In general, oil enters mangrove forests at high tide and is deposited on aerial roots and sediment surface when the tide goes down. Mangroves can be killed by heavy or viscous oil which covers breathing pores on aerial roots, thus depriving the subsurface roots of oxygen. Mangroves can also be killed if oil penetrates sediments, through toxic effects of oil on subsurface roots. Root cell membranes are damaged, which impairs their normal salt exclusion function. The resulting influx of salt is a source of stress to the plants.

Some local mangroves were located right in the crosshairs of local oil development. Take, for example, the great swamp of Lagunillas which occupied 10 square miles and was covered in mangroves and other aquatic vegetation. One ornithologist remarked that "on the large cienaga at Lagunillas there were thousands of tree ducks...While not allowing a close approach when resting on the water, these ducks when flying seemed to have little fear of a boat." Unfortunately, oil fouled local waters and in 1928 petroleum actually ignited on the lake itself, leading to a large conflagration.


From the Gulf War to the Gulf of Mexico


Having trammeled the environment in Venezuela, the oil industry moved on to the Middle East where it encountered more mangroves and an aquatic mammal called the sea cow or dugong, cousin of the Lake Maracaibo manatee. Off the coast of Bahrain, large seagrass pastures supported 2,000-3,500 dugongs, creatures which inspired mariners of old to envision mermaids.

Carrying out oil exploration in such close proximity to mangroves in the Persian Gulf was bad enough, but in 1991 the situation became even worse with the onset of war between Iraq and the U.S. At one point, the Persian Gulf became the site of massive oil spills, some of them the result of bombing and artillery barrages which targeted storage tanks and refineries.

Yet Iraq, which intentionally dumped oil from several tankers into the Persian Gulf in an effort to ward off a potential landing of U.S. marines, may have been the greatest environmental culprit. During the Gulf War, no fewer than 1 million barrels of oil contaminated local waters, with some estimates ranging up to a whopping 6 million barrels. Major mangrove forests were seriously damaged, hundreds of dolphins and porpoises died, and, catastrophically, between 20-30,000 seabirds perished including flamingoes, herons and cormorants.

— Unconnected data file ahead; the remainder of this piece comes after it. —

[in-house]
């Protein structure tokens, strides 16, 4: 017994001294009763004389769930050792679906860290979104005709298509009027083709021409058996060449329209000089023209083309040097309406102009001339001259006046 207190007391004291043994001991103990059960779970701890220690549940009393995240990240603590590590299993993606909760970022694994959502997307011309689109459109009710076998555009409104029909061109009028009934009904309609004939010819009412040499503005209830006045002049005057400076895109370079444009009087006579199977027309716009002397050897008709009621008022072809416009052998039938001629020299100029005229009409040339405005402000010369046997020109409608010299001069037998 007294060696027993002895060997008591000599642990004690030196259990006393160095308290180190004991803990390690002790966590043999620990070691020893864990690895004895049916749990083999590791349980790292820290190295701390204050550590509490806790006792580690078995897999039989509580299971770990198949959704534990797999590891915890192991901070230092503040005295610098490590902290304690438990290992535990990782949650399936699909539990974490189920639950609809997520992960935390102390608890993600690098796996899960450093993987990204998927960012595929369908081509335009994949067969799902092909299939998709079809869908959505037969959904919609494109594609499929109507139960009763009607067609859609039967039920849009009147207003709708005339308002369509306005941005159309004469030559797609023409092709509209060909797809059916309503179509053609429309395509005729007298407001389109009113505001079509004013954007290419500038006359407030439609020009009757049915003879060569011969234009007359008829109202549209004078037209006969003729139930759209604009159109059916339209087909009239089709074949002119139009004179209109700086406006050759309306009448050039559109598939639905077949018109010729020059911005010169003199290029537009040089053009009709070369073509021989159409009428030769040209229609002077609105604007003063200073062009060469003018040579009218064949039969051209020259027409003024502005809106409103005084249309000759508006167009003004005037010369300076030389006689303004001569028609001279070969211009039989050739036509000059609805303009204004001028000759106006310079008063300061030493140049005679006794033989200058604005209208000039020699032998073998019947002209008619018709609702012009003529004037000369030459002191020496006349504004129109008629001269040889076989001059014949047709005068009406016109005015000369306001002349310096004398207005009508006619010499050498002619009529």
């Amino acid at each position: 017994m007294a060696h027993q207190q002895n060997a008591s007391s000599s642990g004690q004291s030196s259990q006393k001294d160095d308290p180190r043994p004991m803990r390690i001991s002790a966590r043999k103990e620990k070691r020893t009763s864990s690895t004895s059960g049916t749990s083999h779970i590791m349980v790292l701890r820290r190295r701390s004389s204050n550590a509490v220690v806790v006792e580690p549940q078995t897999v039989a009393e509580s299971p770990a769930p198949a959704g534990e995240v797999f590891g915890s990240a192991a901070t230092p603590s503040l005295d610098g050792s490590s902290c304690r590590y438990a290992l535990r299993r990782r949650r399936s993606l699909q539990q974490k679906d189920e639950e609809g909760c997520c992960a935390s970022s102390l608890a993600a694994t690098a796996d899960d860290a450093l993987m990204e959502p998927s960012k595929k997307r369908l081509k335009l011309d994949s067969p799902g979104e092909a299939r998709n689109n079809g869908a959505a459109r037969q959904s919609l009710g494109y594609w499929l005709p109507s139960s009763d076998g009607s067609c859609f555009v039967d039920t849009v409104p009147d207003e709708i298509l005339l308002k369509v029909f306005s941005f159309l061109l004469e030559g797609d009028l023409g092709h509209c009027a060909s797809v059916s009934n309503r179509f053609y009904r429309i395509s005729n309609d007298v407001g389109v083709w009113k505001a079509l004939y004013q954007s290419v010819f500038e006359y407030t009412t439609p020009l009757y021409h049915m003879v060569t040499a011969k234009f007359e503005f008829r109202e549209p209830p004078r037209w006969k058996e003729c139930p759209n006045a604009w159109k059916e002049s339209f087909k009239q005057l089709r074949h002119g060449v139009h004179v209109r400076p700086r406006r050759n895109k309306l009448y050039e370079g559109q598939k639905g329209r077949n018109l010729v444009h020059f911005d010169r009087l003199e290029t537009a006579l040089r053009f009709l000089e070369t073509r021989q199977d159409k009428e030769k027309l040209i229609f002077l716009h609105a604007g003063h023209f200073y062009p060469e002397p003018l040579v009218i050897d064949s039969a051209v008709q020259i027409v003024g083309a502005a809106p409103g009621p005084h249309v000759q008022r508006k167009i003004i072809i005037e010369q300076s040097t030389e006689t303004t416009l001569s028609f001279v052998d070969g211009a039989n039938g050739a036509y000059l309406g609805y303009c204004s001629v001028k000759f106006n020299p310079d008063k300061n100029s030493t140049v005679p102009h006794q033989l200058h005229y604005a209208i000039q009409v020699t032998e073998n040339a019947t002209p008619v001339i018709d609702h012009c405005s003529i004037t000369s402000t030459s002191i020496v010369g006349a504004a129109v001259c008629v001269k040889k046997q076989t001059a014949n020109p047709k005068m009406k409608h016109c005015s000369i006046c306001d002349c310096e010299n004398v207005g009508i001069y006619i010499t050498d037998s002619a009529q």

Environmentalists grew particularly concerned with the fate of Bahrain's Tubli Bay, a complex system of flats and mangroves. Home to dugongs, sea turtles and shrimp, Tubli lay in the path of one damaging spill which had spread all the way from Iraqi-occupied Kuwait. As the spill hit, it killed off plankton and algae which fed local fish.
 
A Collective Moral Failure


While oil spills are devastating for the environment in general, they are particularly damaging for mangroves. That's because oil persists far longer within such ecosystems. One mangrove expert has remarked, "Never, ever let oil get into a mangrove coast. You'll never get it out. It's like a sponge you rub on a greasy bacon pan. You need very hot water and a lot of soap, and you still might just give up and throw away the sponge."

Once contamination takes place, the possibility of recovering the environment may be limited: if mangrove prop roots become oiled the entire mangrove tree may die. What's more, because mangrove trees grow so slowly, replacing them can take decades. In the Gulf of Mexico, forests are tightly bunched and as a result people won't be able to get into swamps to wipe them down. In addition, there are literally hundreds of millions of trees.